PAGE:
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Royal Marines share cold weather skills with Allies in wintry Poland

30 November 2018

Deep in the forests and lakes of eastern Poland, Royal Marines are teaching troops from four nations the art of surviving – and fighting – in winter.

Commandos from the UK’s Land Warfare Centre have been dispatched to the village of Bemowo Piskie, 130 miles north of Warsaw, to share their winter warfare expertise with Battle Group Poland – a multinational force of around 1,200 motorised/mechanised troops whose composition changes every six months: currently Americans, the Queen’s Dragoon Guards, and soldiers from Croatia and Romania.

The battle group is part of NATO’s increased presence in eastern Europe to provide reassurance and military support to Poland and the Baltic states to meet the rising challenge posed by Russia.

After spending so much time in warm weather environments, it’s good for soldiers to learn how to adapt and use this equipment to be able to go harder and longer in this cold weather.

Colour Sergeant Ron Taylor

In summer troops must contend with hot, humid conditions and plagues of mosquitoes, flies and other creepy crawlies.

And in winter, Masuria is one of the coldest parts of Poland, blanketed by snow, temperatures fall below zero, and an icy blast from the east adds an evil wind chill.

Even in late November, the Battle Group troops had to contend with temperatures down to -5C and freezing rain… which is where the UK’s cold weather warfare experts, the Royal Marines, come in.

They have decades of experience of training in Norway, living and fighting in temperatures as low as -30C, experience they shared with the rest of the battle.

“Preparation is key – I brief the soldiers on what to expect, which breeds confidence,” explained Colour Sergeant Ron Taylor, a RM instructor at the Land Warfare Centre.

“It was a great idea for the Army to cross train with the Royal Marines to share our knowledge and skills to be able to tackle cold weather climates.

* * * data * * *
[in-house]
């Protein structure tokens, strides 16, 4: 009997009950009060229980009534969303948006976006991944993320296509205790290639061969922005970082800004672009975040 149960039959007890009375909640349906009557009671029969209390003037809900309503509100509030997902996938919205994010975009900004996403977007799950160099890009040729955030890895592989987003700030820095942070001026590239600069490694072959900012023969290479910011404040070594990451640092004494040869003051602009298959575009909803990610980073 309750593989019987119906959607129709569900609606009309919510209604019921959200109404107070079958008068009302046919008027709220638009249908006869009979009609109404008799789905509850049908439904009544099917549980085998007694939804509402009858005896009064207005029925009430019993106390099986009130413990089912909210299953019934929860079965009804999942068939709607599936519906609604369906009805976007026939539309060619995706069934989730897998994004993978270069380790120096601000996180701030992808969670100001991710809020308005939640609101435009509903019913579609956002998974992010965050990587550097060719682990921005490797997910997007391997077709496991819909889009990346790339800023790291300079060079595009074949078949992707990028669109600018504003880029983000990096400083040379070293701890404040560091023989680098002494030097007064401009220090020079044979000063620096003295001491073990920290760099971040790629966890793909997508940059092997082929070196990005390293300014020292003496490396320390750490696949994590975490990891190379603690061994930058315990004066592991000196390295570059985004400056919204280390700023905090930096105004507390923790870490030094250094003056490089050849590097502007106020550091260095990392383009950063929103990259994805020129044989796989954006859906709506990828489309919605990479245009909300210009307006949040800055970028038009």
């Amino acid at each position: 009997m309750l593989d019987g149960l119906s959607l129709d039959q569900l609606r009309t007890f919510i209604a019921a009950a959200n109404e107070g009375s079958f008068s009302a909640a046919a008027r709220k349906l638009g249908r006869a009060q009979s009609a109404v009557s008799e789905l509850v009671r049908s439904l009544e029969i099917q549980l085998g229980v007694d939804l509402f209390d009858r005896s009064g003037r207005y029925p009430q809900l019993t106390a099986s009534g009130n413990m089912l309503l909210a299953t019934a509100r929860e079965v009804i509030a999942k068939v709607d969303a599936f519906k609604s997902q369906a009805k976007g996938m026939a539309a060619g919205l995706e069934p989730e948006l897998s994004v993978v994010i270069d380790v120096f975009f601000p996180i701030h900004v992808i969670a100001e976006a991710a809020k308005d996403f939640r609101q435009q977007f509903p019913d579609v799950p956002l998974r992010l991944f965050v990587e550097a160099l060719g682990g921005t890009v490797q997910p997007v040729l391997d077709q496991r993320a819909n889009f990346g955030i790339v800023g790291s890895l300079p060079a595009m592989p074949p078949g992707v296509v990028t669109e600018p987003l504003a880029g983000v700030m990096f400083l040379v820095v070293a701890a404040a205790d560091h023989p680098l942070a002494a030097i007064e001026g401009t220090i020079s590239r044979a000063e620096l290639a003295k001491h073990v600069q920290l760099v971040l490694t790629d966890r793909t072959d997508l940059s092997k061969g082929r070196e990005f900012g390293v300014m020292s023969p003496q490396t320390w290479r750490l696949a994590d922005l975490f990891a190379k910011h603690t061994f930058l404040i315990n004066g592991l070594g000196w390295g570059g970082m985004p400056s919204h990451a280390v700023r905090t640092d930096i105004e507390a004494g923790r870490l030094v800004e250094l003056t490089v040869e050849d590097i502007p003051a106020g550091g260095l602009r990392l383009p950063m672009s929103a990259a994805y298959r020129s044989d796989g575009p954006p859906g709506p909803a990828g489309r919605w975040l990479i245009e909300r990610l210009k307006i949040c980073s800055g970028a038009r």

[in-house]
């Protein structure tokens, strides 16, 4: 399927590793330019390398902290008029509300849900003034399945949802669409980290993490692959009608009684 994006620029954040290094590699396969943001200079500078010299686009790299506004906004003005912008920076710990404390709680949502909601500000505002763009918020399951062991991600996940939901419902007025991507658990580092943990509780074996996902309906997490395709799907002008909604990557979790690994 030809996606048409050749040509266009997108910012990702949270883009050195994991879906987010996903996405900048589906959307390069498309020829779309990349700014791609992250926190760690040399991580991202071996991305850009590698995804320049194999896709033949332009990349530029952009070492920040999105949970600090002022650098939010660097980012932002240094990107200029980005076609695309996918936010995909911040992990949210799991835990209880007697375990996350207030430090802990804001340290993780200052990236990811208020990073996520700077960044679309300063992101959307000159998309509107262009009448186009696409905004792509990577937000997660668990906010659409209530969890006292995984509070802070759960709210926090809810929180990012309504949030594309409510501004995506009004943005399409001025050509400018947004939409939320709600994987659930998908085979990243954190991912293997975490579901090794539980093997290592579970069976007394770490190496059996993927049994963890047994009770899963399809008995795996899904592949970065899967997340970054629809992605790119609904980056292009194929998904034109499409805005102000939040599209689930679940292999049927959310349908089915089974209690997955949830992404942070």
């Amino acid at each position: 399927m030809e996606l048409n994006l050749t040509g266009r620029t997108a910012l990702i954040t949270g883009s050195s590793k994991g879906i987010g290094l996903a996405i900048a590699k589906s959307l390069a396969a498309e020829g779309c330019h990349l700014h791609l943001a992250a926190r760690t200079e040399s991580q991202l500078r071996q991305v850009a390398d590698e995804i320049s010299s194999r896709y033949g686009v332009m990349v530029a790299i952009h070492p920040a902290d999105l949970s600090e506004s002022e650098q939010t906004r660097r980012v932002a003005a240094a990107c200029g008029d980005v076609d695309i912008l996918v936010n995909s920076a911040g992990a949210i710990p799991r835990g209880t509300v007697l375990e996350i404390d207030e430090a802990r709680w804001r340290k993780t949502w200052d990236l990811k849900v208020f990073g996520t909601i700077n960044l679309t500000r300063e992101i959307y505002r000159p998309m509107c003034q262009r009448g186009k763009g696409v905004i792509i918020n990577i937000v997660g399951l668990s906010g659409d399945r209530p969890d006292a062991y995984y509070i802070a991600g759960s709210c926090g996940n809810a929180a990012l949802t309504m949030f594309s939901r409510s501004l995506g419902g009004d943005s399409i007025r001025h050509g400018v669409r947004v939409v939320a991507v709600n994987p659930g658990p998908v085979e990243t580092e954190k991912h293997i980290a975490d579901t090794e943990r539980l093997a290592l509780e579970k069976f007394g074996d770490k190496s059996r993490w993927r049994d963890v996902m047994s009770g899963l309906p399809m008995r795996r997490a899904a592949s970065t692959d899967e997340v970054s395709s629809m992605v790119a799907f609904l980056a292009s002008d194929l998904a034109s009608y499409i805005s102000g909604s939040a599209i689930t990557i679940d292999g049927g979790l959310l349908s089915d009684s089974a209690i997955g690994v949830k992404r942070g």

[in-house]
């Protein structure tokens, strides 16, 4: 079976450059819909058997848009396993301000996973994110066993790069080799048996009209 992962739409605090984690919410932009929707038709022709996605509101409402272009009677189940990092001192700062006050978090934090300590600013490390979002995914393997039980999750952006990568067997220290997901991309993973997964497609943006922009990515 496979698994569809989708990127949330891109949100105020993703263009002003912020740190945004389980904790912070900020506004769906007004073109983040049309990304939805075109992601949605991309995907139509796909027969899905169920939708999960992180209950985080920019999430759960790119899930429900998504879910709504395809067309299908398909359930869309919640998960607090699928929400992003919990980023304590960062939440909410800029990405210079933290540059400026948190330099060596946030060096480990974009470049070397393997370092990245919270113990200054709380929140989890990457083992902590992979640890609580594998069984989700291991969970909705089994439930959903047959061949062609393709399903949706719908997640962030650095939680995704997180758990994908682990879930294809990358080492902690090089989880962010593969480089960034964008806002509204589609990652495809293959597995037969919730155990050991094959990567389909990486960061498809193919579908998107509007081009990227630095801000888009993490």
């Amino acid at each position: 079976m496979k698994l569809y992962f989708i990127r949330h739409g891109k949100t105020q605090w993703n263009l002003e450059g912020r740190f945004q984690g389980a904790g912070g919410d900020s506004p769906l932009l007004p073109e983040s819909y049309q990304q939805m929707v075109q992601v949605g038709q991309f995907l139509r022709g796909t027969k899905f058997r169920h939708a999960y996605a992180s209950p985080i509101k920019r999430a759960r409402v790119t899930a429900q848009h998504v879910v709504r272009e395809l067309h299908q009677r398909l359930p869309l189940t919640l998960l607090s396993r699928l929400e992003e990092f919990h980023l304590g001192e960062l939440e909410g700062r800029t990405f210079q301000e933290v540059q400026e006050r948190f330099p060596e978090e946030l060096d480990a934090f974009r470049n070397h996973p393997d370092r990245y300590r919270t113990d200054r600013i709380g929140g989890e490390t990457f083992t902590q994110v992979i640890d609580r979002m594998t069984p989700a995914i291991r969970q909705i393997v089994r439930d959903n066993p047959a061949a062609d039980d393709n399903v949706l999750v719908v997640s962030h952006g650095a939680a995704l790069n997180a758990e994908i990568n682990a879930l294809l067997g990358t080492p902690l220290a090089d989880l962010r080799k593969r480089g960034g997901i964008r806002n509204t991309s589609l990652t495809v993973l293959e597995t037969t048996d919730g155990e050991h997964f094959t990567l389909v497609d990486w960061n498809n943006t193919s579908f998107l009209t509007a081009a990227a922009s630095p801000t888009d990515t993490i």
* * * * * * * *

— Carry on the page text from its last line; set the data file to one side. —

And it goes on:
“After spending so much time in warm weather environments, it’s good for soldiers to learn how to adapt and use this equipment to be able to go harder and longer in this cold weather. It’s important to make sure soldiers are properly equipped and professionally prepared.”

He and his comrades ran through the gamut of tests ‘winter soldiers’ face: living off the land, building shelters, navigation by day and night, spotting the signs of hypothermia and treating it, and the dreaded ice-breaking drill – falling through ice into a lake, then clambering out again with the aid of your skis.

“I had some reservations at the beginning of the course, because of the unfriendly weather,” said Romanian 1st Lt Catalin Staret, Deputy Commander of the Black Bats, Battle Group Poland’s Romanian Air Defence Detachment.

“But now I have to say that it was really great. It was a unique and demanding experience for me. In Romania, this kind of course takes place, but I have never had the opportunity to participate.

“It was very interesting, informative, and I learned many hands-on survival skills and tips. Working with the British was like working with my colleagues. They have been really professional, and have shown devotion and commitment in everything they do. I am glad that I have participated in this course and whenever I get the chance to work with them, I will do it.”

The training concluded not in the field, but the classroom: a written test, which covered cold weather medical care, principles of survival and navigation techniques.

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